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2015: The Year of ‘Big Weed’ and the Mainstreaming of Marijuana

This year marijuana businesses and activists dragged marijuana further into mainstream life

Marijuana; Year in Drugs

Ohio struck down legal weed this year, but a number of states are poised to legalize in 2016.

Brennan Linsley/AP

When Americans go to the polls in November, they'll be voting for a new president, many crucial Senate races and the future of legalized marijuana. It appears that at least five states, including California, will be voting on whether the pot industry should be regulated like alcohol, with products available to all adults. Several more states, including some of the most reliably conservative, will vote on allowing medical weed.

As such, 2015 was an opportunity for marijuana businesses and activists to drag the plant further into mainstream life. Though pot companies face tight restrictions on advertising, they rolled out the green carpet to non-traditional marijuana users like seniors and parents in the form of Apple store-style dispensaries and attractively packaged, user-friendly products. Their efforts are bound to surface in ever more prominent ways as Election Day approaches. As the industry gears up, here's a look back at 2015.

Marijuana; Oregon; Year in Drugs

A green cross shines in a window at Farma, a marijuana dispensary in Portland, Oregon, on October 4, 2015. As of Oct. 1, 2015 limited amounts of recreational marijuana became legal for all adults over the age of 21 to purchase in the state of Oregon. AFP PHOTO/JOSH EDELSON (Photo credit should read Josh Edelson/AFP/Getty Images)

Josh Edelson/Getty

October 1: Recreational Sales Begin in Oregon

The Beaver State started selling to all adults, and sales totaled $11 million in the first week. (The news quickly got buried by a fatal mass shooting at a community college in the state.)

States that saw their first medical dispensaries open in 2015 included Massachusetts, Illinois and Nevada.

Justin Trudeau; Marijuana; elected; Year in Drugs

Canadian Liberal Party leader Justin Trudeau arrives at a victory rally in Ottawa on October 20, 2015. Canada is "back" on the world stage, newly-elected prime minister Justin Trudeau said Tuesday after a landslide victory that ended nearly a decade of conservative rule. "I want to say to this country's friends all around the world, many of you have worried that Canada has lost its compassionate and constructive voice in the world over the past 10 years," Trudeau told a rally. "On behalf of 35 million Canadians, we're back" AFP PHOTO/NICHOLAS KAMM (Photo credit should read NICHOLAS KAMM/AFP/Getty Images)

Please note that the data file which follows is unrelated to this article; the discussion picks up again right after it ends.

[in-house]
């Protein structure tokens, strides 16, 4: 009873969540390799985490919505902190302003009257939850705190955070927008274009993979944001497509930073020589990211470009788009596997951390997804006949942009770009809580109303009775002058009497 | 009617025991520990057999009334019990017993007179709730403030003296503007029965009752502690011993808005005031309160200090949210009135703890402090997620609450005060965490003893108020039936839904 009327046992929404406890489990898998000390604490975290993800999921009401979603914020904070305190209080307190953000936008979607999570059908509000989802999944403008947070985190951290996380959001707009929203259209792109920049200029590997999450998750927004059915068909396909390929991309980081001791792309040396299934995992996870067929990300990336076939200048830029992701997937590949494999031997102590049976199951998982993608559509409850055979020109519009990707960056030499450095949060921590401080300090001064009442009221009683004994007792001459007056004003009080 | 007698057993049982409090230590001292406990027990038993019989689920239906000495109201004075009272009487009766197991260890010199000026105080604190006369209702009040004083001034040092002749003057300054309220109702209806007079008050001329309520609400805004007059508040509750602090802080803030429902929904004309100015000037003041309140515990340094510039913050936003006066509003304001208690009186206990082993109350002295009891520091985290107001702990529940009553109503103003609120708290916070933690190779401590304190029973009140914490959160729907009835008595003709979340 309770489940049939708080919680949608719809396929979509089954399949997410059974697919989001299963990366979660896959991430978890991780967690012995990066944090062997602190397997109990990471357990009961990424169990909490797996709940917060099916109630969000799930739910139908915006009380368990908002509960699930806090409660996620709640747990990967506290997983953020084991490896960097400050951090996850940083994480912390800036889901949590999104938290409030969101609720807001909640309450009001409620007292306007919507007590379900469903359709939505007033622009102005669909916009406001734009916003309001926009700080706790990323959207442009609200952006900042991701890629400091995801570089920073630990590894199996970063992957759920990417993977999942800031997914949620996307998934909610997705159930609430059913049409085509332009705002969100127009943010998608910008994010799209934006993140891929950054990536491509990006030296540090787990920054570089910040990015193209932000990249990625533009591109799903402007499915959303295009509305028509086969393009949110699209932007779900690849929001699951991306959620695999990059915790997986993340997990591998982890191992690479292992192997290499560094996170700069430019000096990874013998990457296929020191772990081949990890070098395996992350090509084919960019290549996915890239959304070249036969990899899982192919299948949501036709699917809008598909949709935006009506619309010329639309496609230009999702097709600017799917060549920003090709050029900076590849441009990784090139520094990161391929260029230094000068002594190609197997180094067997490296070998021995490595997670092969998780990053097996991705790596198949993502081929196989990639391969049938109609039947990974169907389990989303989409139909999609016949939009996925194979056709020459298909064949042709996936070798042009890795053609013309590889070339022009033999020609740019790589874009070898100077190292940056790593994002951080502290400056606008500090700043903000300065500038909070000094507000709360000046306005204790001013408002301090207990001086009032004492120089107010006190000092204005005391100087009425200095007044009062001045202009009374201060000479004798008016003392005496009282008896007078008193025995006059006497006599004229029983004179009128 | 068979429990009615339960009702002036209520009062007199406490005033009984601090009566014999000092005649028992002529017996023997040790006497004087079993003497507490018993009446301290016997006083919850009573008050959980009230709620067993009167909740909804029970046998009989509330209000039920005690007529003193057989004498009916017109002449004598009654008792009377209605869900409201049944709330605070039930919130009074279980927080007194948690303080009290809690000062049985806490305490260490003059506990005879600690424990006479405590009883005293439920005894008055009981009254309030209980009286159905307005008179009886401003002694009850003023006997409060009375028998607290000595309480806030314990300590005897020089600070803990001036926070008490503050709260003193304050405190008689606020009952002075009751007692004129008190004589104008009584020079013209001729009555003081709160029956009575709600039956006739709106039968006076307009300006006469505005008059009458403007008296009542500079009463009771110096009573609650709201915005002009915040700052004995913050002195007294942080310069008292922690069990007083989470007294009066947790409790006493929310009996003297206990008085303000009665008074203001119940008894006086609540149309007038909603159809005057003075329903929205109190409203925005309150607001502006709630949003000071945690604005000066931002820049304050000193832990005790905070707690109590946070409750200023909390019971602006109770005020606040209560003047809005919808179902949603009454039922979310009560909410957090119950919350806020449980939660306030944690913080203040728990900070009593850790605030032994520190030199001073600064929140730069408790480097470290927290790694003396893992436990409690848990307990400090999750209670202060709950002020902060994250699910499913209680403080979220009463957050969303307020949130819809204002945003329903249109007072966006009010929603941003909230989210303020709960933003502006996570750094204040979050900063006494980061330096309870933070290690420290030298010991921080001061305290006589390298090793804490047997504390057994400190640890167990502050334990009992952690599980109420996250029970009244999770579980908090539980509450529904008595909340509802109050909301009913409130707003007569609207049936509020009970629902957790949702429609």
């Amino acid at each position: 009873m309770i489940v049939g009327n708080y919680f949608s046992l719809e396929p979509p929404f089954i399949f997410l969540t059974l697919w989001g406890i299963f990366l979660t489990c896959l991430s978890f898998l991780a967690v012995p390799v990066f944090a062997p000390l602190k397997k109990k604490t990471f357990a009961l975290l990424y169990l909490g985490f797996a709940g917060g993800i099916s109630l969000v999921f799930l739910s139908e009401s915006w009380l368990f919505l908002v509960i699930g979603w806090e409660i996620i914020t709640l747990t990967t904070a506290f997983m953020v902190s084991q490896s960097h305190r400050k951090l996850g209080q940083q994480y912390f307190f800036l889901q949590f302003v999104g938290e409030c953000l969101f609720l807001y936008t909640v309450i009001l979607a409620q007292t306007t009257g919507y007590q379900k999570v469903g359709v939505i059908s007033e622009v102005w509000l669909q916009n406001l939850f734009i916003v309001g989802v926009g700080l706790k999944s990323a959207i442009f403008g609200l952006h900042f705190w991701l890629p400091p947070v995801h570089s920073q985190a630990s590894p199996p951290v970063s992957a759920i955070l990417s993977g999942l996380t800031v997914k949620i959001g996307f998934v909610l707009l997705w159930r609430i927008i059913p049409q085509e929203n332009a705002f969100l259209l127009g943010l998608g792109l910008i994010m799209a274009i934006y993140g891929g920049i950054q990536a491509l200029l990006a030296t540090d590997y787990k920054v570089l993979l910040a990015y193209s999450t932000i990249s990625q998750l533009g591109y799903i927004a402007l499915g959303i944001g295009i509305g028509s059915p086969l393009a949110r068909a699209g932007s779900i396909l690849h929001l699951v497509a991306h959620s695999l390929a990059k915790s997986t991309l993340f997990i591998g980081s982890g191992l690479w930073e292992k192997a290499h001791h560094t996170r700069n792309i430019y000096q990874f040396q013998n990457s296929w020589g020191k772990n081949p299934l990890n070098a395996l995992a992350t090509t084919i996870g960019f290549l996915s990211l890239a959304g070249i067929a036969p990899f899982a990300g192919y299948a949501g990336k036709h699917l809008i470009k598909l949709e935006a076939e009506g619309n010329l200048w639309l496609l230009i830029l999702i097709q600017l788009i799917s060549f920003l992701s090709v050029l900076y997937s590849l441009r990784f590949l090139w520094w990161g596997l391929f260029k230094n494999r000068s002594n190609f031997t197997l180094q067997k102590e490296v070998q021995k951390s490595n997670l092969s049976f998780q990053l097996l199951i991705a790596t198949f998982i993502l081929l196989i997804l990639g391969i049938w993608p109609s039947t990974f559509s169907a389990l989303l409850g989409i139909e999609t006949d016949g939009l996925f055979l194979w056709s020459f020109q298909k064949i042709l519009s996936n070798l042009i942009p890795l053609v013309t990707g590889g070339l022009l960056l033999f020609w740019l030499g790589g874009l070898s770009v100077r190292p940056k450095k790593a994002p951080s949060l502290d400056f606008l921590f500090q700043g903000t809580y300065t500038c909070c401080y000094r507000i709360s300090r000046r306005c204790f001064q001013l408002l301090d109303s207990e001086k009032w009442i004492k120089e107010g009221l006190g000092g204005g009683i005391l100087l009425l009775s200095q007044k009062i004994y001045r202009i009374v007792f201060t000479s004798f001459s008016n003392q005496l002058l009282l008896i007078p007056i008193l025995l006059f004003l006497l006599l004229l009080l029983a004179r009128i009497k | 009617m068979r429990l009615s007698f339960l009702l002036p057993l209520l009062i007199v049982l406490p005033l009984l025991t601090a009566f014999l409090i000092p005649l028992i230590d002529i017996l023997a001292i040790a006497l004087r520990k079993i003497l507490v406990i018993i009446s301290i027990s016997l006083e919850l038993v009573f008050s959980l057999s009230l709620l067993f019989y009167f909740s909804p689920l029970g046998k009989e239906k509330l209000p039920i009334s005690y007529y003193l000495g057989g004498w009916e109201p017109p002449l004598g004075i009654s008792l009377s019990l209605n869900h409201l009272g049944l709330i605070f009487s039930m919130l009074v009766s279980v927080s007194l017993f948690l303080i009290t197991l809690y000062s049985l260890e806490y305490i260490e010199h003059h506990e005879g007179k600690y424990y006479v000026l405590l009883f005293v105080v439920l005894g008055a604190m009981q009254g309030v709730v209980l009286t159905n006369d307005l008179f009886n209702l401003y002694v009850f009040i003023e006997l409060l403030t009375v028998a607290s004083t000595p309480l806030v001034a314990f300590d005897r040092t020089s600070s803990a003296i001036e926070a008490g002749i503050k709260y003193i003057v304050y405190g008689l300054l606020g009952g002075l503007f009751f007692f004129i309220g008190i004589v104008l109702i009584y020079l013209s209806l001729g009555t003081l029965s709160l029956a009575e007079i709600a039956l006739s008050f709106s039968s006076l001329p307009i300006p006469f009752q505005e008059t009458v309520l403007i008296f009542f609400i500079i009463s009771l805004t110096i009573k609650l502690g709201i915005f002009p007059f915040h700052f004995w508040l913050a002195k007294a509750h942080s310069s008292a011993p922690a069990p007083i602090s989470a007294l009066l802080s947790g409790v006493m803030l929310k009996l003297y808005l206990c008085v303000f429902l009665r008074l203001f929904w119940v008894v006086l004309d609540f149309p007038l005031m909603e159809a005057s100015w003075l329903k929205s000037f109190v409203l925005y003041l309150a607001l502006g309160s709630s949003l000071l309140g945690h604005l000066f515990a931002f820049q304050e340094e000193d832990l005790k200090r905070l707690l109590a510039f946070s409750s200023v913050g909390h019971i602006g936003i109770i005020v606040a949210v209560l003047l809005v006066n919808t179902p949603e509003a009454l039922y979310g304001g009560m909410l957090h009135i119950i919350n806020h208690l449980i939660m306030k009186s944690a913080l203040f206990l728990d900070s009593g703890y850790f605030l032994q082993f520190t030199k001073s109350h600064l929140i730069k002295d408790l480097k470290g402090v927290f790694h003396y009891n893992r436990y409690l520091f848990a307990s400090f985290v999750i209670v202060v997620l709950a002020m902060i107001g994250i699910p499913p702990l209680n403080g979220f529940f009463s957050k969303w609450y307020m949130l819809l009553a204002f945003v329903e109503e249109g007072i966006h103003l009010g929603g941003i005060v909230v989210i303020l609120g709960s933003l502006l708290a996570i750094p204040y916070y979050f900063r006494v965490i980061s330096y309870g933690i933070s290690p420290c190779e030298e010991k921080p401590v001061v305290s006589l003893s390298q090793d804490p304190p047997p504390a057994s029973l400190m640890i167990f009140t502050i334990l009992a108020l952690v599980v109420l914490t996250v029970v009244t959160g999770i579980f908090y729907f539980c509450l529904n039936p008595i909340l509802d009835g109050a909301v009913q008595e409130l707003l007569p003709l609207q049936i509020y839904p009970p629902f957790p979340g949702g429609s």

Nicholas Kamm/Getty

October 18: Justin Trudeau is Elected in Canada, Pledging to Legalize

Justin Trudeau, whose campaign promises included a pledge to legalize, won election as prime minister of Canada. If he follows through, Canada would be by far the largest Western nation to make weed legal. Trudeau's father, the late Pierre Elliott Trudeau, the Canadian equivalent of John F. Kennedy, had also taken steps to legalize, though he eventually abandoned the plan.

Sanders; Legalization of Marijuana; Year in Drugs

FAIRFAX, VA - OCTOBER 28: Democratic presidential candidate and U.S. Sen. Bernie Sanders (I-VT) speaks during a "National Student Town Hall" at George Mason University October 28, 2015 in Fairfax, Virginia. Sen. Sanders continued to campaign for the Democratic nomination. (Photo by Alex Wong/Getty Images)

Alex Wong/Getty

October 28: Bernie Sanders Calls for Ending Federal Pot Ban

Speaking at George Mason University, Bernie Sanders called for an end to the federal ban on marijuana. "I am seeing in this country too many lives being destroyed for non-violent offenses," Sanders said. "We have a criminal justice system that lets CEOs on Wall Street walk away and yet we are imprisoning or giving jail sentences to young people who are smoking marijuana."

Hillary Clinton, Sanders' rival for the Democratic nomination, soon called for the drug to be removed from its current classification as a schedule I drug, a category that includes LSD, heroin and other substances deemed not to have medical benefits.

Ohio; Marijuana; Year in Drugs

Buddie, the mascot for the pro-marijuana legalization group ResponsibleOhio, waits on a sidewalk to greet passing college students during a promotional tour bus at Miami University, Friday, Oct. 23, 2015, in Oxford, Ohio. A ballot proposal before Ohio voters this fall would be the first in the Midwest to take marijuana use and sales from illegal to legal for both personal and medical use in a single vote. (AP Photo/John Minchillo)

John Minchillo/AP

November 3: Ohio Says No to Legal Pot